The South Asia Channel

Down But Not Out: Kerry’s Diplomatic Opportunity in South Asia

Can John Kerry make long-standing tensions yield diplomatic results?

US Secretary of State John Kerry (L) and Pakistan's National Security Advisor Sartaj Aziz smile during a joint press conference at the Foreign Ministry in Islamabad on January 13, 2015. The US and Pakistan pledged on January 13 to work together to wipe out the scourge of terrorism after a massacre at a school in Peshawar, amid reports top diplomat John Kerry will visit the troubled tribal region. AFP PHOTO/ Aamir QURESHI (Photo credit should read AAMIR QURESHI/AFP/Getty Images)

This week U.S. Secretary of State John Kerry traveled to India and Pakistan. Although there is little he can do to resolve long-standing tensions between these nuclear-armed neighbors, Kerry should take advantage of a recent development in Pakistan to reduce the near-term likelihood of war on the subcontinent.

American diplomacy has never yielded much success in addressing the underlying disputes between India and Pakistan. That said the United States has repeatedly played a central role in averting full-scale war when Indo-Pakistani tensions spike. This was true in 2001 when Pakistan-based terrorists attacked India’s parliament, and in 2008 when Lashkar-e-Taiba (LeT) commandos rampaged through Mumbai, directed by Pakistani handlers through satellite phones.

Unfortunately, the threat of another Mumbai-style attack on India is very real. India’s defenses have improved since 2008 but remain far from perfect. Long borders and coastlines, inadequate intelligence sharing, relatively limited numbers of well-trained security personnel, and an open society make it forever vulnerable. Pakistan’s terrorists also show no sign of giving up the fight. LeT, in particular, maintains a high profile. In early December, its outspoken leader, Hafiz Muhammad Saeed, drew thousands of followers to a two-day public rally in Lahore, the capital of Pakistan’s largest province.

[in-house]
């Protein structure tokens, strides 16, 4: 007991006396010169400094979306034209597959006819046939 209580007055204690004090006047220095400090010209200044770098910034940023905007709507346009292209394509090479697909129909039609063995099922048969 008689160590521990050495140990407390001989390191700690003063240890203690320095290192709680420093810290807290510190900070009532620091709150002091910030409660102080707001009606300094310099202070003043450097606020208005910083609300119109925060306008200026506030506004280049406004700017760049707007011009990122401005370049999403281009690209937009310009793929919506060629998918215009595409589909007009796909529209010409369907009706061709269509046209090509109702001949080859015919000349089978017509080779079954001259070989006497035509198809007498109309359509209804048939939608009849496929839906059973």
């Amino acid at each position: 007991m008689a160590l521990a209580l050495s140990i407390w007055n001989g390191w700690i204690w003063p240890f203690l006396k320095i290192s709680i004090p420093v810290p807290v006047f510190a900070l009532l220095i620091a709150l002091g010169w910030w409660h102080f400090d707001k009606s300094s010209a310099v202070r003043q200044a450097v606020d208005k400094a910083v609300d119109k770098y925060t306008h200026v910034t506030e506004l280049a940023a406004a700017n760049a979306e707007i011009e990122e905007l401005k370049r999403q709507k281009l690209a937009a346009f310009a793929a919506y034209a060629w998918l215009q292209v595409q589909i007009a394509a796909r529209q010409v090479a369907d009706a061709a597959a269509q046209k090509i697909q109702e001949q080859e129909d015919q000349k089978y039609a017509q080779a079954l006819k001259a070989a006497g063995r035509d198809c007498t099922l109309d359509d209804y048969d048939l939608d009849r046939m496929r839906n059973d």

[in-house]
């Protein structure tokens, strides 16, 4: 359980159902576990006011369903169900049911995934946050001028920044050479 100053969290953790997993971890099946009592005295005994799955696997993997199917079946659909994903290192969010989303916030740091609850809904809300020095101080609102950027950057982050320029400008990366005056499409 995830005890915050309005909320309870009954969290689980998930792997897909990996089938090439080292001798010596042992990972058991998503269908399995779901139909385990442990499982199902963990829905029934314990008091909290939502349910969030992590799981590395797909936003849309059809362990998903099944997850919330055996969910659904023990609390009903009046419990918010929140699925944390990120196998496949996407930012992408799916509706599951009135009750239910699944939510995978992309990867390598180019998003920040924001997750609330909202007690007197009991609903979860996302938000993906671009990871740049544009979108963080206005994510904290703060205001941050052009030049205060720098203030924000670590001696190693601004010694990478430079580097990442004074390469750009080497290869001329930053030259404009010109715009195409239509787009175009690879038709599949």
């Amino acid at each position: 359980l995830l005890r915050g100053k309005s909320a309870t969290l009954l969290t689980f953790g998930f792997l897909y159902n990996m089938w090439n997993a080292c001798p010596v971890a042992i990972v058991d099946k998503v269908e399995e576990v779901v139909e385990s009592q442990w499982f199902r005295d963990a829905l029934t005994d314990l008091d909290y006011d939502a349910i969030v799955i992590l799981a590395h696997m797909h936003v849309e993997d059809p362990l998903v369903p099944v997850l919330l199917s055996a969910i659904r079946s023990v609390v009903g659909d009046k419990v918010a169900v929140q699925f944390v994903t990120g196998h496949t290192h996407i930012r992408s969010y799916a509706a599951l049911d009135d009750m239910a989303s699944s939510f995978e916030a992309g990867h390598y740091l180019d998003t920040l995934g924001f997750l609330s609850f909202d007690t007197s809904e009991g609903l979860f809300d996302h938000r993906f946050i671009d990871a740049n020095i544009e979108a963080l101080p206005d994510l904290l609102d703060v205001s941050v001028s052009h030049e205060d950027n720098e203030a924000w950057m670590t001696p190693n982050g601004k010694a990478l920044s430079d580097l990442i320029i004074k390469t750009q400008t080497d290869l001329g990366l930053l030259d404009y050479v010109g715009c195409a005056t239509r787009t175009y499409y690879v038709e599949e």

If Pakistan-based terrorists strike India again, there are new reasons to fear war. India’s prime minister, Narendra Modi, assumed office last May and has already displayed hawkish tendencies in diplomatic spats and cross-border exchanges with Pakistan. It would seem that, compared to his predecessor — the owlish Manmohan Singh — Modi wants to play tough with Islamabad. And because Pakistan’s military is already stretched thin by its war against homegrown Taliban insurgents based along the Afghan border, its generals would probably be more inclined to depend on its growing arsenal of nuclear warheads — first as a deterrent, but if necessary as tools of war — in the event of an Indian invasion.